Remember last week’s write up of Veritas Software Corp. v. Comm’r
, 2009 WL 4723602 (Dec. 10, 2009), a $1.5 billion-dollar transfer pricing case? It’s now being hailed as a landmark decision relating to the valuation of cost-sharing buy-ins. In addition to rejecting the IRS’s traditional theories, the court also addresses the Obama administration’s recent efforts to “clarify” the definition of intangible property under Sec. 482 (transfer pricing regs) to include workforce in place, goodwill, and going concern value—a “clarification,” the court says, which could nevertheless raise nearly $3 billion dollars in tax revenues over the next ten years.
Given the current proposals and potential for raising revenues, don’t expect the IRS oversight of transfer pricing arrangements to wane, despite its recent loss in Veritas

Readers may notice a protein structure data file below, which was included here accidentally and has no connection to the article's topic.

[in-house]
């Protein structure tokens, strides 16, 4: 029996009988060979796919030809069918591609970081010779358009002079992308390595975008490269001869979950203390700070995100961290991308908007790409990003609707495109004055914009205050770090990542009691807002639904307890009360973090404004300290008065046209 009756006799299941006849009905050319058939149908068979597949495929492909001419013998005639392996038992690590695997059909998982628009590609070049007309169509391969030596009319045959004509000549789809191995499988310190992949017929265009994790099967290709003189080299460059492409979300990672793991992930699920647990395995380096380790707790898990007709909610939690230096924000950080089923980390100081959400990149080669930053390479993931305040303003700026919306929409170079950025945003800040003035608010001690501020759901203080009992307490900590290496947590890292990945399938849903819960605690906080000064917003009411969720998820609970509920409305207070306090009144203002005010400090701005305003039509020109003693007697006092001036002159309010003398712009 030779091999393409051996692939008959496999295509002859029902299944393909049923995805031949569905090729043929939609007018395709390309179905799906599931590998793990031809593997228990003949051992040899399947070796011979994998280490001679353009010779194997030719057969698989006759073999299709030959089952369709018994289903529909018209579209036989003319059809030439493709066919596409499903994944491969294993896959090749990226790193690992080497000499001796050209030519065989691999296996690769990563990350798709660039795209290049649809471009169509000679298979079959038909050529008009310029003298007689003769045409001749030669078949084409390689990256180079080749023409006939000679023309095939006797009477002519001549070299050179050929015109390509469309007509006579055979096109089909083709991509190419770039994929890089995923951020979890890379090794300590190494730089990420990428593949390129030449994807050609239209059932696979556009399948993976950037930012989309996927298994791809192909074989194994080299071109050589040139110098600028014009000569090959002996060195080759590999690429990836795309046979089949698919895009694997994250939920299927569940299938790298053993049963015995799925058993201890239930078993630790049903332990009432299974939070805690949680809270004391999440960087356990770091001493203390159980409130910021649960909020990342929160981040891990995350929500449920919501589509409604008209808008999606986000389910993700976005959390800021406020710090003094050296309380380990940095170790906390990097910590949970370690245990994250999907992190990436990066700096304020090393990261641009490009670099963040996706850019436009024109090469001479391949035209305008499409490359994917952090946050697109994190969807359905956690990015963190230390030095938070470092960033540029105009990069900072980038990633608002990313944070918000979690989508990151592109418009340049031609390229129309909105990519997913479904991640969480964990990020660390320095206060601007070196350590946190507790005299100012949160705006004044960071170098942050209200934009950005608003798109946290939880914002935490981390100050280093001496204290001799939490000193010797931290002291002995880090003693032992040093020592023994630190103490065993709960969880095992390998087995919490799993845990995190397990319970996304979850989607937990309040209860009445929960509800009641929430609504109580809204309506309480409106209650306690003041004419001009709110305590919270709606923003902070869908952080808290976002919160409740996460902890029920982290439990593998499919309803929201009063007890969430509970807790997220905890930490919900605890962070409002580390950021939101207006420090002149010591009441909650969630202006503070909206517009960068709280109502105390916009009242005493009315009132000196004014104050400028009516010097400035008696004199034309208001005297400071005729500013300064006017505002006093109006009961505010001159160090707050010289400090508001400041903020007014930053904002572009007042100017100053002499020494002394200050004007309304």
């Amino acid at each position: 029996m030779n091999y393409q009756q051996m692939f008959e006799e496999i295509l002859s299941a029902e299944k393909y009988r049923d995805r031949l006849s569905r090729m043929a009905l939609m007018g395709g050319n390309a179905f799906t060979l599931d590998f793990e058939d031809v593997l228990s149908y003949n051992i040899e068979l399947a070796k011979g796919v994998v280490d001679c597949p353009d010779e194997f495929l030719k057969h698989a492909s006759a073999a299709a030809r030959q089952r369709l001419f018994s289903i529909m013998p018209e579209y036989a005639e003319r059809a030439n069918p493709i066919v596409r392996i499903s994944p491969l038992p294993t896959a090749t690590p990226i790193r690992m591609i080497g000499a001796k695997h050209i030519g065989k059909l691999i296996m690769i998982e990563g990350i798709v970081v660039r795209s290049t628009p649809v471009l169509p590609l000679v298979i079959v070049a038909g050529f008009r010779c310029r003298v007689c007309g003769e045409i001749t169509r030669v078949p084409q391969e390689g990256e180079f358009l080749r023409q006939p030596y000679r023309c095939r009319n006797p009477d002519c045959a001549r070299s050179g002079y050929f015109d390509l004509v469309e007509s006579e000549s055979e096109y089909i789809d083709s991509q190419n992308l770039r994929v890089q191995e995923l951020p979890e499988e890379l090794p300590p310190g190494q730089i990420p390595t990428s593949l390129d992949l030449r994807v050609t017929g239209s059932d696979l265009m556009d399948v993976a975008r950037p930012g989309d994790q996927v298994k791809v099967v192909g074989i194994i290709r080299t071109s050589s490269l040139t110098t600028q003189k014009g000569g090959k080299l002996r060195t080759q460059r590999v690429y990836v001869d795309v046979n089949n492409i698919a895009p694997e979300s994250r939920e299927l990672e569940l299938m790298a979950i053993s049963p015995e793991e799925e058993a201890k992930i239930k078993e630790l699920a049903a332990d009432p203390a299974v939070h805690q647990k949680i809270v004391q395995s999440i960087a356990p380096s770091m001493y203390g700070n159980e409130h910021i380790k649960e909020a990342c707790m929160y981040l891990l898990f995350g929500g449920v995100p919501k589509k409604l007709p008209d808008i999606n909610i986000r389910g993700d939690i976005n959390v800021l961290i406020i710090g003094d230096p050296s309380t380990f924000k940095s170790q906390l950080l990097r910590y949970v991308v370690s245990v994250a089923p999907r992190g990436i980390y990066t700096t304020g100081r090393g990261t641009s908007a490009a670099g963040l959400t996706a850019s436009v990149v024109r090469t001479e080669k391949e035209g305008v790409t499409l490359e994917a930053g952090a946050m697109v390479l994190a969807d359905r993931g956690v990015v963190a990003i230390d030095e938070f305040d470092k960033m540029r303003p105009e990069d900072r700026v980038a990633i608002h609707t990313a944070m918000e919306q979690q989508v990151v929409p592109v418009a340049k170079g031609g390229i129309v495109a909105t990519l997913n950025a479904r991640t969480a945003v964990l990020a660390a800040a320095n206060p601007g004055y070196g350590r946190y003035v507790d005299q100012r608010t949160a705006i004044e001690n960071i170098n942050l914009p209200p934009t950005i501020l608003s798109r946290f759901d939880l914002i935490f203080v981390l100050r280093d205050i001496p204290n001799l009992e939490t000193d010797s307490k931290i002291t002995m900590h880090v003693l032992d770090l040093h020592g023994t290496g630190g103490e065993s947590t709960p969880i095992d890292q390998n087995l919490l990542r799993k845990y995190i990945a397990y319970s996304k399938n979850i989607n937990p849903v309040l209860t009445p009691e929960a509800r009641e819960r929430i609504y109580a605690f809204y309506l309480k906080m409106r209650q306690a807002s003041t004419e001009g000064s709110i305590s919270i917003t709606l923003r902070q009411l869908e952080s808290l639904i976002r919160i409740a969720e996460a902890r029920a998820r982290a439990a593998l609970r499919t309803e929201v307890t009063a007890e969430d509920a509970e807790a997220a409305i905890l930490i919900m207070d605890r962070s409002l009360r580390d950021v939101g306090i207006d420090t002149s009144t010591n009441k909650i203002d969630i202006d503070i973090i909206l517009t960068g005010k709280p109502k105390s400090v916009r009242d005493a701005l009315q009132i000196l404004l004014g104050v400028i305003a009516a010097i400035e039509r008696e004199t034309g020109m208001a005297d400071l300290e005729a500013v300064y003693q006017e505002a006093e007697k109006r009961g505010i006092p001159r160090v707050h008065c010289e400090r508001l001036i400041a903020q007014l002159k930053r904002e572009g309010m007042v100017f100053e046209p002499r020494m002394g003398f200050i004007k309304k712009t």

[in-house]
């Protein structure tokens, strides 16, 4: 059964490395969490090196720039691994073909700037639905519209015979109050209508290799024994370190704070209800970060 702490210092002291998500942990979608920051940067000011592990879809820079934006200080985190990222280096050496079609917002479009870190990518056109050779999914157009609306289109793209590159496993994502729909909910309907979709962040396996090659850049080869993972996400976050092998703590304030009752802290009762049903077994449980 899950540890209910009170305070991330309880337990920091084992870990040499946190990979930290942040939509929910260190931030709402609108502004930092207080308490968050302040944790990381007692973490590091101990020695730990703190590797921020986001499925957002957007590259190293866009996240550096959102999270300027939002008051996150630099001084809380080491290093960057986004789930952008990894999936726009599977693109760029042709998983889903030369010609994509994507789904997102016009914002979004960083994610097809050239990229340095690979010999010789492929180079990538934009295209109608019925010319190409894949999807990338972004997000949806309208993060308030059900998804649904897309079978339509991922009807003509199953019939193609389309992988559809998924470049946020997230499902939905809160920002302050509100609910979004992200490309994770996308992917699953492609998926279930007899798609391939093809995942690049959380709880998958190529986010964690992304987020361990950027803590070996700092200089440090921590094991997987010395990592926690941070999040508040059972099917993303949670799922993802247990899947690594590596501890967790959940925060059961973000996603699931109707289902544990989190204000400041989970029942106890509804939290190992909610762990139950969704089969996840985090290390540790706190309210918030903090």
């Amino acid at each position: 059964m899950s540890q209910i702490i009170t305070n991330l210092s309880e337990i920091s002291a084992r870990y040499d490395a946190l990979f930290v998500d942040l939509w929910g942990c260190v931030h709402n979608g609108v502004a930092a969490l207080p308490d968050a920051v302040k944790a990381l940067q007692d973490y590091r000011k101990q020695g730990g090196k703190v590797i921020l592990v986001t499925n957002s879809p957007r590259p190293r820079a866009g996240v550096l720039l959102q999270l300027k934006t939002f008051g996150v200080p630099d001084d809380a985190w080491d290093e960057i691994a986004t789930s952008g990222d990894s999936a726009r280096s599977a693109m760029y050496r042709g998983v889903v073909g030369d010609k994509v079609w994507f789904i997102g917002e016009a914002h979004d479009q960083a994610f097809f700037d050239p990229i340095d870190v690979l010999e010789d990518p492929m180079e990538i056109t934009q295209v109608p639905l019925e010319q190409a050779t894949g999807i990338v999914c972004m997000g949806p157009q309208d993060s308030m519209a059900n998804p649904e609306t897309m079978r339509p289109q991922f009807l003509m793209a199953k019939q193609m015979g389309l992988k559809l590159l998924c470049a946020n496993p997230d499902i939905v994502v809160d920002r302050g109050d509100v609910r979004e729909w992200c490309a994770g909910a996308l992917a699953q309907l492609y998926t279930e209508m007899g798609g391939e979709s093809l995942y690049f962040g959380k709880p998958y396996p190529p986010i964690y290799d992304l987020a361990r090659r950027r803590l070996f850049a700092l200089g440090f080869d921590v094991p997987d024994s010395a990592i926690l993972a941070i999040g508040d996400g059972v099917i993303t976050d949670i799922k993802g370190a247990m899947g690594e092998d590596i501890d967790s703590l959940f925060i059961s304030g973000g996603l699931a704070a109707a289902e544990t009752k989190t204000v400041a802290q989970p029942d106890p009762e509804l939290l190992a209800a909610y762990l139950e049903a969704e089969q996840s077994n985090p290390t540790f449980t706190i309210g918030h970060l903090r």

(which ultimately hinged on its expert getting the intangible assets and financial assumptions wrong). In fact, the IRS is currently hiring more economists, and its scrutiny of these cases should continue to intensify, says David Jarczyk
, author of “Increased IRS Transfer Pricing Regulation Increases Opportunities for Appraisers,” in the recent (Sept. 2009) Business Valuation Update™
Takeaway for appraisers
. “With respect to intangible property cases, solid documentation and a thorough review of assumptions and comparables is crucial,” says Jarczyk, current COO of ktMINE. “For example, a practitioner should not use royalty rates without reading the actual license agreements and filings. There are too many variables the IRS can scrutinize with respect to royalty rates and license agreements that can materially impact one’s analysis.” For more information, visit ktMINE
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